Police ‘should have seen red flags’ to save Olga
MURDER victim Olga Neubert - who was refused a restraining order in the weeks before her estranged husband executed her at New Town - was a victim of a "system gap", Tasmania Police claim.
The 37-year-old was shot dead in her car by her controlling, obsessive husband while she waited at traffic lights at Risdon Road during May 2015.
On Wednesday, five years after Klaus Dieter Neubert, 72, took the life of his Philippines-born wife, Coroner Simon Cooper criticised the inaction of a system that was designed to protect her.
He noted Olga, who was being stalked by Klaus after she'd left him a year earlier, had asked her lawyers and police for a family violence order, but her requests fell on deaf ears.
Mr Cooper said the police officer she spoke to didn't identify who Mrs Neubert was, didn't record any details of their interaction with her, and didn't take steps to look up her history.
Deputy Commissioner Scott Tilyard said Tasmania Police conducted an internal review after Olga's murder and identified a system gap that meant some reported events "didn't fall within the legislative definition of family violence".
But that explanation didn't wash with domestic violence spokesperson and Engender Equality CEO Alina Thomas, who said legislation had covered emotional abuse and intimidation since 2004.
She also pointed out that police should have easily spotted the "red flags".
"There would have been so many red flags in that relationship that anyone with insight into family violence would have been able to see multiple instances of power imbalance, which would have been a sign for anyone wanting to protect Olga's safety," Ms Thomas said.
Deputy Commissioner Tilyard said the system gap in Tasmania Police's processes had since been fixed with new processes to ensure any information given to police about intimate relationships was "captured in the one system".
Unfortunately, that review came too late for Olga.
As the Mercury reported earlier, Olga had pleaded with police and lawyers to help her in the weeks before her estranged husband murdered her in her car at New Town.
Both turned her away.
Now, five years after Klaus Dieter Neubert selfishly took the life of his Philippines-born wife, a coroner has criticised the inaction of a system that was designed to protect vulnerable people like her.
On Wednesday, Coroner Simon Cooper released his findings into the 37-year-old's death on May 14, 2015, as she waited at traffic lights on Risdon Road.
Olga's wealthy, controlling 72-year-old husband had been hunting her for months after she'd left him and their expansive property at Lymington in the Huon Valley the year before.
But even though Klaus had been stalking and threatening her - saying he would kill himself and didn't care if he took Olga with him - she had been unable to secure a protection order despite her repeated requests.
Mr Cooper said while her death wasn't caused by inaction from police and lawyers, Olga had been left unprotected by a system that was designed to keep her safe.
On the day of her death, Olga had been grocery shopping with her friend Josephine Cooper in Glenorchy and were driving home when Klaus spotted them.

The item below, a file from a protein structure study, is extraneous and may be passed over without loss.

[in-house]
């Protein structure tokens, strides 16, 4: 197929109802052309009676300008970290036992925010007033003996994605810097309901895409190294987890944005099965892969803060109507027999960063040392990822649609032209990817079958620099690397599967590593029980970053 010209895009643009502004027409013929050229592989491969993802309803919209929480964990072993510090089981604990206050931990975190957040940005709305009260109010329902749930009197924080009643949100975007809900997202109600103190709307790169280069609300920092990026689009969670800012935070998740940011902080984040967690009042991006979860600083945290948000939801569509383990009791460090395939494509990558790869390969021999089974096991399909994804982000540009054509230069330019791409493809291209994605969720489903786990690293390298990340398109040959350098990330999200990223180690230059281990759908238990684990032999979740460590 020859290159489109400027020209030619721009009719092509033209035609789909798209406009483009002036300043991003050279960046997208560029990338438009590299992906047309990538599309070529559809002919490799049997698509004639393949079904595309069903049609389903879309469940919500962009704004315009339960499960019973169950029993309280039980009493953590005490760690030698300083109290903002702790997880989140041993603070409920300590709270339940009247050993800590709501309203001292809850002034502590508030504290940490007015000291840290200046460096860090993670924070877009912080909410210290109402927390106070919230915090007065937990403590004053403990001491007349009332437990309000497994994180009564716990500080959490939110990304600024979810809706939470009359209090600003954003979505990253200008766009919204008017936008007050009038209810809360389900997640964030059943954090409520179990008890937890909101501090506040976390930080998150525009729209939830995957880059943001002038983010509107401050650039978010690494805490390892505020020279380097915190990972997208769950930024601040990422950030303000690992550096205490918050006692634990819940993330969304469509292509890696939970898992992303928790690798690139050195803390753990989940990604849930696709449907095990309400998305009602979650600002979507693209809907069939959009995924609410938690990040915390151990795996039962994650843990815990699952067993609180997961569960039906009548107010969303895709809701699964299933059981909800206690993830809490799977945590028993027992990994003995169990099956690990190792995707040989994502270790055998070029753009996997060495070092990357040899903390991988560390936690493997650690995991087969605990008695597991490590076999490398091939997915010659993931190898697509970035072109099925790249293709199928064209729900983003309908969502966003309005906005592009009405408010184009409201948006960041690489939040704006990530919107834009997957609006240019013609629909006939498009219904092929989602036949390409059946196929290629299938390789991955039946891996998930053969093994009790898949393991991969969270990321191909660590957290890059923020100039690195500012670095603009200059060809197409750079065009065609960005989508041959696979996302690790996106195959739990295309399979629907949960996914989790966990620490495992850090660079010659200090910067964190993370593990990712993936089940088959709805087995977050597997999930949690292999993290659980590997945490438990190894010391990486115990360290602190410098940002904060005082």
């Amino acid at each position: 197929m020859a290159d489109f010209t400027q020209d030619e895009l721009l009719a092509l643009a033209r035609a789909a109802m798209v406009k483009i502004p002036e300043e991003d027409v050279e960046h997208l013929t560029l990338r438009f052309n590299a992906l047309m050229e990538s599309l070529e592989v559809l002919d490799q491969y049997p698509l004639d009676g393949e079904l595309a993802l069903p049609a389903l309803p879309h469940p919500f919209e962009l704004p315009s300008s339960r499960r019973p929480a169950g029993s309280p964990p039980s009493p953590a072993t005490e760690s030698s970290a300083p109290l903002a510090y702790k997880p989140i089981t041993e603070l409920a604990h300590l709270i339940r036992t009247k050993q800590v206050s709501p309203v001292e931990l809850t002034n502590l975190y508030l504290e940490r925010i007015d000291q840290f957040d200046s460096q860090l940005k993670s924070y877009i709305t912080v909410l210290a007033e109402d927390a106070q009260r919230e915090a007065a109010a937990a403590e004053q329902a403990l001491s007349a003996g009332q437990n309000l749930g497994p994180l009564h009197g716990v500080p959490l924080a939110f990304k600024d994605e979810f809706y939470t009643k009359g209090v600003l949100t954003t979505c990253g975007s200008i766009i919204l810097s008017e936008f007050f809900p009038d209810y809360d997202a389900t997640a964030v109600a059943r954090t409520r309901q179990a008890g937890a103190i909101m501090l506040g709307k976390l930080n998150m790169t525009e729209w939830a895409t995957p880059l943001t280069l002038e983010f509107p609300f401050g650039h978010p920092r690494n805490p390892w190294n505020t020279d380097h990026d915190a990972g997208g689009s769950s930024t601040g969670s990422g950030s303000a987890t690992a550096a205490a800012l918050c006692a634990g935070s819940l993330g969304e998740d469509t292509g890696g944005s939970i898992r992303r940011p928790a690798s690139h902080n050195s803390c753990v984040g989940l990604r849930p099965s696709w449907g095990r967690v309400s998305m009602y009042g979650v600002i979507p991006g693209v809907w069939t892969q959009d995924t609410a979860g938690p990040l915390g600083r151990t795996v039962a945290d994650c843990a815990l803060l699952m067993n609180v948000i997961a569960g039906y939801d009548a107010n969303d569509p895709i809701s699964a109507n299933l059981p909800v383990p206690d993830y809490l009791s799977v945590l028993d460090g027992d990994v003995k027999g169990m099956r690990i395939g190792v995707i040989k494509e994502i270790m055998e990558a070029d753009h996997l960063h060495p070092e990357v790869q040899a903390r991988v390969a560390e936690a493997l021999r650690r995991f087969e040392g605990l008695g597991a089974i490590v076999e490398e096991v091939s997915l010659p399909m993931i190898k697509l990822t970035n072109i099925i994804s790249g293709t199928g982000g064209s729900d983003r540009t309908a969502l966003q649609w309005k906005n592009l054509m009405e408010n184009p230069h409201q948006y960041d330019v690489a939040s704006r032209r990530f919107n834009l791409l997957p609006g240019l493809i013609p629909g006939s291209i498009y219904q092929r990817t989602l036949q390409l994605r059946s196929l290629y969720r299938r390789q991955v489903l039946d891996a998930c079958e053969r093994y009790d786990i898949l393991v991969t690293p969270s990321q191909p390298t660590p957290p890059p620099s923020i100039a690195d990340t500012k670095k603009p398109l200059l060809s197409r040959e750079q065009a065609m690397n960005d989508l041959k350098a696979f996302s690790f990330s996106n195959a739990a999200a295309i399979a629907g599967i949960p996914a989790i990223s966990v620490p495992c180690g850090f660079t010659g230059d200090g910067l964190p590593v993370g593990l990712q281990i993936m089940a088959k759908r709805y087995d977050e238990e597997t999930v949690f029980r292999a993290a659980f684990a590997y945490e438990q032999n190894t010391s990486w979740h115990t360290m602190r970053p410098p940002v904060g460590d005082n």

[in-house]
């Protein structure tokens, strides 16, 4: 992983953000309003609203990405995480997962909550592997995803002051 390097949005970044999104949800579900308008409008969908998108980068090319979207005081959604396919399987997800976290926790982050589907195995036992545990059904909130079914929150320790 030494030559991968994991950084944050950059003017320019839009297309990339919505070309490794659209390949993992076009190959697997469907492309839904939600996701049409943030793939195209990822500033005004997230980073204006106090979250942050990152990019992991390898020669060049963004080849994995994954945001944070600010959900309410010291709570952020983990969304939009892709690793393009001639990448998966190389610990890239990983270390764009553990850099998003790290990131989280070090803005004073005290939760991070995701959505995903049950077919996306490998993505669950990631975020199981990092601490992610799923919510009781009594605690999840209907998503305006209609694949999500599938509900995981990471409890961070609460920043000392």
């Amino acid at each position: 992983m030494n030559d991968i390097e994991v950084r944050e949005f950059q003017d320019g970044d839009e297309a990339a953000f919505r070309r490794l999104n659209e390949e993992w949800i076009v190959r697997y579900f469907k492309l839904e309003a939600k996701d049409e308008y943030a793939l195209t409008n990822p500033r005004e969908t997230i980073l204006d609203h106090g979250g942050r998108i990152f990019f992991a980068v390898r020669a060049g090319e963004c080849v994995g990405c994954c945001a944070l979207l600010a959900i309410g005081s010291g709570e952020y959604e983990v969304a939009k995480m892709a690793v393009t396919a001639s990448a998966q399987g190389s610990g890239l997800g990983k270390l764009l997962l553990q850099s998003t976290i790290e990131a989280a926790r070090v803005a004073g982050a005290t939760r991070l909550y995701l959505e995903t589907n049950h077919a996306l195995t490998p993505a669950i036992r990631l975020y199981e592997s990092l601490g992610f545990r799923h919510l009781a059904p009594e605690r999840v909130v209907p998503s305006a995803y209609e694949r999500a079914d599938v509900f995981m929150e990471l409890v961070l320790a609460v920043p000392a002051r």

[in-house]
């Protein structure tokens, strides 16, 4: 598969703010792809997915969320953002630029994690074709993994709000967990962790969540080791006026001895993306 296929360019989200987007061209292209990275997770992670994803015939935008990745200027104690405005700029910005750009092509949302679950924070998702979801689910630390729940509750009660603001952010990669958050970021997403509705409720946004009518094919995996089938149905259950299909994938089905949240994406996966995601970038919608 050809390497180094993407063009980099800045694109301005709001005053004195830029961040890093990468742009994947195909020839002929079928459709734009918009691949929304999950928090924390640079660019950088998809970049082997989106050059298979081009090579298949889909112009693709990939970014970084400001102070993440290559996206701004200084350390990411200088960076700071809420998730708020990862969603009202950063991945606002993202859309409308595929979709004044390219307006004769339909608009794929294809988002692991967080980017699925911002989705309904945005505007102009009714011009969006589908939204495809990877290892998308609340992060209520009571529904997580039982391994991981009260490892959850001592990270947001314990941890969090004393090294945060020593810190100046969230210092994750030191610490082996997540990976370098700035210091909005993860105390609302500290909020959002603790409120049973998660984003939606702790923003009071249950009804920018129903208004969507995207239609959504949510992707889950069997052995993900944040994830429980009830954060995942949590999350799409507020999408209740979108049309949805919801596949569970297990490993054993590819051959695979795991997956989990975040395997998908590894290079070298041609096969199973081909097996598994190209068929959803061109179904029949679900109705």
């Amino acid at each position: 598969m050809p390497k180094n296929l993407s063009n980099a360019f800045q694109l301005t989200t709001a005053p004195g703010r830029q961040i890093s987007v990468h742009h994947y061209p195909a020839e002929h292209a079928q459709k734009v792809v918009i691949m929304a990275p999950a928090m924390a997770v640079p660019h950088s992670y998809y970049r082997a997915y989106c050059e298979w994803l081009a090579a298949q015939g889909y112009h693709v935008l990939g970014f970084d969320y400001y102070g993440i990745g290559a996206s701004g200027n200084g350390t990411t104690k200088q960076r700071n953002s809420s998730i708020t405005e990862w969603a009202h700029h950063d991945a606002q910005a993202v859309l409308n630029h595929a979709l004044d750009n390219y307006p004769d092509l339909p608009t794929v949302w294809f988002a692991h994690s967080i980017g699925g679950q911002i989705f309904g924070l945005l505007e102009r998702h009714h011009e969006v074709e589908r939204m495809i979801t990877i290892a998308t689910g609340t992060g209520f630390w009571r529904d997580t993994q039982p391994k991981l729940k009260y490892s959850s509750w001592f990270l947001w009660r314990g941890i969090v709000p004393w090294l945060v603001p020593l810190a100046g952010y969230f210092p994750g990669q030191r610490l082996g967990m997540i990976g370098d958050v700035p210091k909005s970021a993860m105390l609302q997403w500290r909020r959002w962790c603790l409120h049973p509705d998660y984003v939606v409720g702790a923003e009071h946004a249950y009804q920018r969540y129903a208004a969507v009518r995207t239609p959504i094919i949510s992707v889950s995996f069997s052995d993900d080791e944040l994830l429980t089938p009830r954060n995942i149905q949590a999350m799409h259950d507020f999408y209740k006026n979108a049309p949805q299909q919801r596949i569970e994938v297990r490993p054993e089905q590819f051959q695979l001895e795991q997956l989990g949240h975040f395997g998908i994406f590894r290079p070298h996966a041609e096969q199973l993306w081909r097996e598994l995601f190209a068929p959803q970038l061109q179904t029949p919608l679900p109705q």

Klaus drove his vehicle across the centre dividing line, overtaking cars in front of him, before turning onto an angle in front of Olga's Peugeot - blocking her from moving forward.
He got out of his black Mercedes four-wheel-drive with a rifle and fired at close range through Mrs Neubert's window, with a bullet shattering the window and striking his wife.
But Olga didn't die straight away.
She moved the car forward a little, but Klaus followed and shot again - and this time fired a bullet through her head.
Klaus then pointed the rifle underneath his chin and pulled the trigger, but the firearm misfired and was wrenched away and thrown into the creek by a brave onlooker.
Josephine was also seriously injured and lost two of her fingers from the horror attack.
Klaus was later jailed for 28 years for murdering Olga, who he'd met in her home country when she was about 18, and causing grievous bodily harm to Josephine.
Mr Cooper said in 2014, after Olga had left her husband and the pair was in the United States, local authorities made an Abuse Prevention Order after Klaus had started stalking her.
Then in April 2015, Klaus turned up uninvited to a Sandy Bay birthday party for one of Olga's friends - standing in front of her car and spread himself over her bonnet to stop her leaving, sliding off the vehicle as she drove away.
Two days later, Olga asked her lawyer for a Family Violence Order but was advised it would take months and she should ask the police if she wanted immediate protection.
Following advice, Olga went to the Bellerive police station the same day, but was unable to convince officers to make a Police Family Violence Order.
Mr Cooper noted the officer she spoke to didn't identify who Mrs Neubert was, didn't record any details of his interaction with her, and didn't take steps to look up her history.
"No-one should overlook that Mrs Neubert was an extremely vulnerable person by reason of her gender and ethnicity," Mr Cooper said.
"I consider it appropriate to comment that solicitors acting in the field of family law must ensure that all reasonable steps are taken to protect, where necessary, clients from physical harm, particularly vulnerable clients such as Mrs Neubert.
"She …(was) instead sent to the police. Police actually had extra evidence, but the officer involved chose not to look for it."
If you or someone you know is in immediate danger, call triple-0. For sexual assault, domestic and family violence counselling services call 1800RESPECT on 1800 737 732 for 24/7 phone services.
Originally published as Police 'should have seen red flags' to save Olga